There are no cases dealing with what an emergency is here, and this really goes to the heart of whether or not the ordinance could have been effective requiring the appeal to be taken to Council. Putting the issue of the standing of the Planning Board aside, which I have to do, I have looked at the cases that were cited by both sides here on what is an emergency. But more importantly, I have tried to focus in on the wording of the resolution itself because, and I think the resolution says frankly all that it could have said so I have no criticism of the draft of the resolution. I think it says all that it could have said.

But I think that there has to be more. I think that the facts supporting an . . . emergency . . . must at least be defined in some way and set forth in some detail and cannot simply exist because of some off the record telephone calls, political pressure, whatever you might want to call it. Political pressure exists for picking up garbage, for traffic concerns, for every concern that any citizen can possibly raise . . . .

But here, we're dealing with something in the context of what is right for the public health, safety and general welfare. And an emergency is not something that is generated by mistake or inadvertence. Here, that is what occurred. There was a mistake, and a legitimate mistake. Something was inadvertently taken out without consideration or not restored because of a failure to adequately review, which is the job of the Council and the Planning Board. Here, I don't know that I could find that an emergency existed because 74 more apartments had been approved in a township where the township had said in its general substantive land use ordinance no more apartments. . . .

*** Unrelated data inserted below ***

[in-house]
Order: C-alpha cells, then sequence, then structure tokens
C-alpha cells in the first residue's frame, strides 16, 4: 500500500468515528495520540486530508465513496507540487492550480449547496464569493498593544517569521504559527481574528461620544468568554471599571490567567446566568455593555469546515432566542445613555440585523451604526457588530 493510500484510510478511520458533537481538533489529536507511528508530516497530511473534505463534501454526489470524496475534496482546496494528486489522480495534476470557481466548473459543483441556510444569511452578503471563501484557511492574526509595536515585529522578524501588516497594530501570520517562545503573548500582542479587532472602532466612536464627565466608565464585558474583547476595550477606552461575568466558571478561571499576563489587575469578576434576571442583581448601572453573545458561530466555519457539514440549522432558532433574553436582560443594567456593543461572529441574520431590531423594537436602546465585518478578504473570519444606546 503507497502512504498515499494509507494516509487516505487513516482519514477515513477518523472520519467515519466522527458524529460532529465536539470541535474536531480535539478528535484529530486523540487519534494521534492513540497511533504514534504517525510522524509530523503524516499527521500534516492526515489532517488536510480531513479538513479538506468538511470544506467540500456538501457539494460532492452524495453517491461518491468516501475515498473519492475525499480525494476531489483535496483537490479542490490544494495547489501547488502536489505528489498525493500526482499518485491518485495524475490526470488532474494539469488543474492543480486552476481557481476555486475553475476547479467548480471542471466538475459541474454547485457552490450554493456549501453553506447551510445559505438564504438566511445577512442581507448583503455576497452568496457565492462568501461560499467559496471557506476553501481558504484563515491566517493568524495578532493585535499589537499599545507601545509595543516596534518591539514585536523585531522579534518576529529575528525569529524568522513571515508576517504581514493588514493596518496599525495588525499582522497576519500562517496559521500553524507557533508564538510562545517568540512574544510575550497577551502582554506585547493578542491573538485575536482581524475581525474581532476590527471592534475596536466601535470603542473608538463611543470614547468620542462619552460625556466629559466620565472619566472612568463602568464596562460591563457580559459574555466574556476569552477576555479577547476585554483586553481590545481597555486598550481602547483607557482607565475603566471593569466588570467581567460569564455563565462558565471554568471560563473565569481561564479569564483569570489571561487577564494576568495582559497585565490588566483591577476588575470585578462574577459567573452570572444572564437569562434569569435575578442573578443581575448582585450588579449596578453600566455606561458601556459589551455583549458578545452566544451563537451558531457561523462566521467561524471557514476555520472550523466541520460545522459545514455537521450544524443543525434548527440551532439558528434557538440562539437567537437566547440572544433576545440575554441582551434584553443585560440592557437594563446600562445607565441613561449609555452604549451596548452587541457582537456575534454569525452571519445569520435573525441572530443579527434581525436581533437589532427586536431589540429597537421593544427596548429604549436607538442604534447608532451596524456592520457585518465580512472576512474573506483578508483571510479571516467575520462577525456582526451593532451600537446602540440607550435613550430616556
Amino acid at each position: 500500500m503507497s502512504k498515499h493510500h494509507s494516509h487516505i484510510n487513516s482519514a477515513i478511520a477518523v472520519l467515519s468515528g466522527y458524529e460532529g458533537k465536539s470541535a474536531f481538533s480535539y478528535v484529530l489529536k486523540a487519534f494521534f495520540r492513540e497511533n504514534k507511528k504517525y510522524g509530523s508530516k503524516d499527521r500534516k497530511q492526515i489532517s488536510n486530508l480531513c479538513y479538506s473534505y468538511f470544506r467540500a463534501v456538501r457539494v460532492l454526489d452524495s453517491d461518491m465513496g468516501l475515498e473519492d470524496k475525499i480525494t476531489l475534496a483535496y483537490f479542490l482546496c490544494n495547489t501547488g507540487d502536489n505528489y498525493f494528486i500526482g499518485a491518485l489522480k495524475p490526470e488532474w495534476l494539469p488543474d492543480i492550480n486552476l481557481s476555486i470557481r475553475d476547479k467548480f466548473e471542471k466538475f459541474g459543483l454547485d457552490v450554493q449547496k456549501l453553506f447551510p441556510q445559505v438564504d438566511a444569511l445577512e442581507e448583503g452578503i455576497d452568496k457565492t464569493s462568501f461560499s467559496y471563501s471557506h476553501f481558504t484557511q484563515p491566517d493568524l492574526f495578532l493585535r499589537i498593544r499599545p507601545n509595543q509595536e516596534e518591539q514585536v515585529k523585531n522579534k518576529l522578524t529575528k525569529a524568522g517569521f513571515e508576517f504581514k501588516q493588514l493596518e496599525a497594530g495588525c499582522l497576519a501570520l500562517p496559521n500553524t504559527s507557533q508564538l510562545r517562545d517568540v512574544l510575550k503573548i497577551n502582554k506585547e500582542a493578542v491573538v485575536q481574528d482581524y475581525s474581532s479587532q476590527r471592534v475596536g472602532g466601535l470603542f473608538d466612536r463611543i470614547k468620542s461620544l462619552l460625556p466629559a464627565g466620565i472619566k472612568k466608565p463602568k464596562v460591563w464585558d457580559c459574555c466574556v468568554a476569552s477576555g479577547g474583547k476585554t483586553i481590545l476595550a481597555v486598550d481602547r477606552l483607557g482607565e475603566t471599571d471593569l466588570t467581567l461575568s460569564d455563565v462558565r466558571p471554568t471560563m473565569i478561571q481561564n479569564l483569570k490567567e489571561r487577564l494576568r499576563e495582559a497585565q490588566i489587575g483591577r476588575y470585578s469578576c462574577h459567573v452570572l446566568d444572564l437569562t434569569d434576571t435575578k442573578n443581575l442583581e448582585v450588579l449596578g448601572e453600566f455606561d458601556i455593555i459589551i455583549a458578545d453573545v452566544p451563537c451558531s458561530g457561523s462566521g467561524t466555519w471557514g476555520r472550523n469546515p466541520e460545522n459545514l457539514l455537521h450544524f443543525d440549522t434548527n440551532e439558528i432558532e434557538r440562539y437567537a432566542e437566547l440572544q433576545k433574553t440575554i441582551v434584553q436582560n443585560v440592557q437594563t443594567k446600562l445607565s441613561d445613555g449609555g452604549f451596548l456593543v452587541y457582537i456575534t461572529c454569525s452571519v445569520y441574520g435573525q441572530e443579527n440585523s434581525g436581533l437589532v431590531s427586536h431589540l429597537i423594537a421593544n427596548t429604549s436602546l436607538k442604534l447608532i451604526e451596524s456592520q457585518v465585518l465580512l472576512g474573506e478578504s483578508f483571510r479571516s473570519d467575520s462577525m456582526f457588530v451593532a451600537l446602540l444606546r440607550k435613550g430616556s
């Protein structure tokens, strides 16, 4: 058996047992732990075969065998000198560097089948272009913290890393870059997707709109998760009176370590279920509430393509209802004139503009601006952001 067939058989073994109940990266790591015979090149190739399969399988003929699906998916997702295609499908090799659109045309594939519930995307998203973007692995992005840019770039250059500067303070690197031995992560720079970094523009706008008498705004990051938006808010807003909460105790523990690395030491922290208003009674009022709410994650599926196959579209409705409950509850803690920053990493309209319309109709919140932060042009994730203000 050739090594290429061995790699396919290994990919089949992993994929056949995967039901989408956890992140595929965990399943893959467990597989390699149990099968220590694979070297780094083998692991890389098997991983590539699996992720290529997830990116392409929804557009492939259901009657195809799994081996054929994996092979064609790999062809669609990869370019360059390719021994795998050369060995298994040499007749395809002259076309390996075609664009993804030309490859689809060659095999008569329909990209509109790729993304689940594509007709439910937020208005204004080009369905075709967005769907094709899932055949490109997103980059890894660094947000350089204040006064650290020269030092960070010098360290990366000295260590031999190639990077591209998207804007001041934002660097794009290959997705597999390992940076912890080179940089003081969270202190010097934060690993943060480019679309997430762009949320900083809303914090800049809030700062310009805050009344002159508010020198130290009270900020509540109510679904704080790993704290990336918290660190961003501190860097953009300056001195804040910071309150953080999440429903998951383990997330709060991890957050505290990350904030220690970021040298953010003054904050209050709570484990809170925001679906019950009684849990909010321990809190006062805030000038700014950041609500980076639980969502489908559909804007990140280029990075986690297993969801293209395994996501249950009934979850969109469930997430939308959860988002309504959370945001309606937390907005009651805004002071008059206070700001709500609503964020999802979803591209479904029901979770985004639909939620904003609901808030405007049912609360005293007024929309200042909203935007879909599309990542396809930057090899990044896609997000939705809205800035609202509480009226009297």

The fact that political pressure was brought to bear is not, in my opinion, an emergency. It does not fit within the definition of emergency as it affects the public health, safety and general welfare as the cases talk about here.

For those reasons, I am satisfied that the ordinance could not have taken effect as indicated by the resolution. It would have been effective 20 days after publication according to law and whatever the filing requirements there are in accordance with the statute. Therefore, any appeals to the Township Council in this case are ineffective . . . .

The question of what constitutes an emergency within the meaning of the statute is a legal one and is decided by us de novo. Balsamides v. Protameen Chems., Inc., 160 N.J. 352, 372 (1999); Manalapan Realty, L.P. v. Twp. Comm. of Manalapan, 140 N.J. 366, 378 (1995). Nevertheless, we agree with the judge's analysis and his result.

"Emergency" has been described as "'a sudden or unexpected occurrence or condition calling for immediate action.'" Carlson v. Hannah, 6 N.J. 202, 214 (1951) (quoting Frank v. Bd. of Educ. of Jersey City, 90 N.J.L. 273, 278 (E. & A. 1916)). Nothing in the situation under consideration here was unexpected or called for the immediate application of an ordinance permitting variances to be appealed to Council. We reject appellant's claim that Council is empowered to decide, without judicial review, what constitutes an emergency justifying the acceleration of an ordinance's effective date. Had the legislature intended such a result, it could simply have provided that ordinances become effective immediately if two-thirds of the governing body votes to accelerate the effective date. The interpretation for which appellants contend renders the word "emergency" superfluous. Any interpretation that renders statutory language meaningless is to be avoided. McCann v. Clerk of Jersey City, 167 N.J. 311, 321 (2001) "'It is a cardinal rule of statutory construction that full effect should be given, if possible, to every word of a statute. We cannot assume that the Legislature used meaningless language.'" Ibid. (quoting Gabin v. Skyline Cabana Club, 54 N.J. 550, 555 (1969)).